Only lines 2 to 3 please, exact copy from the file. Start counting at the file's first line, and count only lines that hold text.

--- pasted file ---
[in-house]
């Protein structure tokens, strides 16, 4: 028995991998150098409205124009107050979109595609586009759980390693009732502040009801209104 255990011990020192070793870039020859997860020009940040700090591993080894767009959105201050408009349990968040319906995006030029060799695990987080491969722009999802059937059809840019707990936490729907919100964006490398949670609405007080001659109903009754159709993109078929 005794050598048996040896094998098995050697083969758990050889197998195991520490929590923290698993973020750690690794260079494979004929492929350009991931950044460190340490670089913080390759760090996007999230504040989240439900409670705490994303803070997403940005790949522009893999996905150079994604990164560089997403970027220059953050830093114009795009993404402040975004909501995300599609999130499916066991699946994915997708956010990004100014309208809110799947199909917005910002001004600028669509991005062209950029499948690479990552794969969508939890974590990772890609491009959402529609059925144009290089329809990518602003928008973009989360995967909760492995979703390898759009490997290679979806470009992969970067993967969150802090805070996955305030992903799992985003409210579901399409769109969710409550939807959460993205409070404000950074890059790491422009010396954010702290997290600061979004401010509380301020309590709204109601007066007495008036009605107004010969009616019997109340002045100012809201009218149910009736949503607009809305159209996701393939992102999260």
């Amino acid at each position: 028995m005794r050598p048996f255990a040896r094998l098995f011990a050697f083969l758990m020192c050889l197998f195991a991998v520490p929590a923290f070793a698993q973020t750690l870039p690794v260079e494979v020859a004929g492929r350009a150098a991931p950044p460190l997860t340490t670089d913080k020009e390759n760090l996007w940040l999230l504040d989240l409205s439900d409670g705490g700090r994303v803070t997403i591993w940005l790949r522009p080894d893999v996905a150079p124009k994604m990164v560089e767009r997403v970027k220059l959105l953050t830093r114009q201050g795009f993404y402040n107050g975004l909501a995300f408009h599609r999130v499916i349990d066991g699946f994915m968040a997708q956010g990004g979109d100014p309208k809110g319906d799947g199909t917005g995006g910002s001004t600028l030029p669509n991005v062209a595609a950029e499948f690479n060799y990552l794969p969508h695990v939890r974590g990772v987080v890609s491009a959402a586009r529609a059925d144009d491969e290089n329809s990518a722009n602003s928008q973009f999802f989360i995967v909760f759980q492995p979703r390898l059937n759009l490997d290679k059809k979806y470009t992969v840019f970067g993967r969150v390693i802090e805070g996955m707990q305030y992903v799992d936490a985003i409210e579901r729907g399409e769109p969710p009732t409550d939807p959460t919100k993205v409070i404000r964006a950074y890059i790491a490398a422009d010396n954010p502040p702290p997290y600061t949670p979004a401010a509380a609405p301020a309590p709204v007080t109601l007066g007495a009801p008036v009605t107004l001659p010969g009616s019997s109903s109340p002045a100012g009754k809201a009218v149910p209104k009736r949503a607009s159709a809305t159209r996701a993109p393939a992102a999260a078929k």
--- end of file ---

């Protein structure tokens, strides 16, 4: 028995991998150098409205124009107050979109595609586009759980390693009732502040009801209104 255990011990020192070793870039020859997860020009940040700090591993080894767009959105201050408009349990968040319906995006030029060799695990987080491969722009999802059937059809840019707990936490729907919100964006490398949670609405007080001659109903009754159709993109078929 005794050598048996040896094998098995050697083969758990050889197998195991520490929590923290698993973020750690690794260079494979004929492929350009991931950044460190340490670089913080390759760090996007999230504040989240439900409670705490994303803070997403940005790949522009893999996905150079994604990164560089997403970027220059953050830093114009795009993404402040975004909501995300599609999130499916066991699946994915997708956010990004100014309208809110799947199909917005910002001004600028669509991005062209950029499948690479990552794969969508939890974590990772890609491009959402529609059925144009290089329809990518602003928008973009989360995967909760492995979703390898759009490997290679979806470009992969970067993967969150802090805070996955305030992903799992985003409210579901399409769109969710409550939807959460993205409070404000950074890059790491422009010396954010702290997290600061979004401010509380301020309590709204109601007066007495008036009605107004010969009616019997109340002045100012809201009218149910009736949503607009809305159209996701393939992102999260």
């Amino acid at each position: 028995m005794r050598p048996f255990a040896r094998l098995f011990a050697f083969l758990m020192c050889l197998f195991a991998v520490p929590a923290f070793a698993q973020t750690l870039p690794v260079e494979v020859a004929g492929r350009a150098a991931p950044p460190l997860t340490t670089d913080k020009e390759n760090l996007w940040l999230l504040d989240l409205s439900d409670g705490g700090r994303v803070t997403i591993w940005l790949r522009p080894d893999v996905a150079p124009k994604m990164v560089e767009r997403v970027k220059l959105l953050t830093r114009q201050g795009f993404y402040n107050g975004l909501a995300f408009h599609r999130v499916i349990d066991g699946f994915m968040a997708q956010g990004g979109d100014p309208k809110g319906d799947g199909t917005g995006g910002s001004t600028l030029p669509n991005v062209a595609a950029e499948f690479n060799y990552l794969p969508h695990v939890r974590g990772v987080v890609s491009a959402a586009r529609a059925d144009d491969e290089n329809s990518a722009n602003s928008q973009f999802f989360i995967v909760f759980q492995p979703r390898l059937n759009l490997d290679k059809k979806y470009t992969v840019f970067g993967r969150v390693i802090e805070g996955m707990q305030y992903v799992d936490a985003i409210e579901r729907g399409e769109p969710p009732t409550d939807p959460t919100k993205v409070i404000r964006a950074y890059i790491a490398a422009d010396n954010p502040p702290p997290y600061t949670p979004a401010a509380a609405p301020a309590p709204v007080t109601l007066g007495a009801p008036v009605t107004l001659p010969g009616s019997s109903s109340p002045a100012g009754k809201a009218v149910p209104k009736r949503a607009s159709a809305t159209r996701a993109p393939a992102a999260a078929k």